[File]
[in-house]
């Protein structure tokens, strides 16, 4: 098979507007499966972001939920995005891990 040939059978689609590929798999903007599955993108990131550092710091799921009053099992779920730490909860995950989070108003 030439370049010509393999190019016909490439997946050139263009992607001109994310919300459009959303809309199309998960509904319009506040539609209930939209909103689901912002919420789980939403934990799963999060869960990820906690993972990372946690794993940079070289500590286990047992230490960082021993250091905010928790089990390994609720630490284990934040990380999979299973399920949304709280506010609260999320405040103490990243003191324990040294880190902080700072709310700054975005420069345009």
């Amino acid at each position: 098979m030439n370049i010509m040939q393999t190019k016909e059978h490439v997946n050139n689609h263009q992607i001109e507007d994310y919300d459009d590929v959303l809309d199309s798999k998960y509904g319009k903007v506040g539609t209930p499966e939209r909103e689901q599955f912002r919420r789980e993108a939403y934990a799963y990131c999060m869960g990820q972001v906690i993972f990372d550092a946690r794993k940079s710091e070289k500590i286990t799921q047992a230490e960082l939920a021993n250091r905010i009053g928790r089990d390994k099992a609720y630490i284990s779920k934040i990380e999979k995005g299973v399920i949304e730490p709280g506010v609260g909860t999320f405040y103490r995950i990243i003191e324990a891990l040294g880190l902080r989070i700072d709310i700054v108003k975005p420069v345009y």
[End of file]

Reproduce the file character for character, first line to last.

[in-house]
């Protein structure tokens, strides 16, 4: 098979507007499966972001939920995005891990 040939059978689609590929798999903007599955993108990131550092710091799921009053099992779920730490909860995950989070108003 030439370049010509393999190019016909490439997946050139263009992607001109994310919300459009959303809309199309998960509904319009506040539609209930939209909103689901912002919420789980939403934990799963999060869960990820906690993972990372946690794993940079070289500590286990047992230490960082021993250091905010928790089990390994609720630490284990934040990380999979299973399920949304709280506010609260999320405040103490990243003191324990040294880190902080700072709310700054975005420069345009």
């Amino acid at each position: 098979m030439n370049i010509m040939q393999t190019k016909e059978h490439v997946n050139n689609h263009q992607i001109e507007d994310y919300d459009d590929v959303l809309d199309s798999k998960y509904g319009k903007v506040g539609t209930p499966e939209r909103e689901q599955f912002r919420r789980e993108a939403y934990a799963y990131c999060m869960g990820q972001v906690i993972f990372d550092a946690r794993k940079s710091e070289k500590i286990t799921q047992a230490e960082l939920a021993n250091r905010i009053g928790r089990d390994k099992a609720y630490i284990s779920k934040i990380e999979k995005g299973v399920i949304e730490p709280g506010v609260g909860t999320f405040y103490r995950i990243i003191e324990a891990l040294g880190l902080r989070i700072d709310i700054v108003k975005p420069v345009y």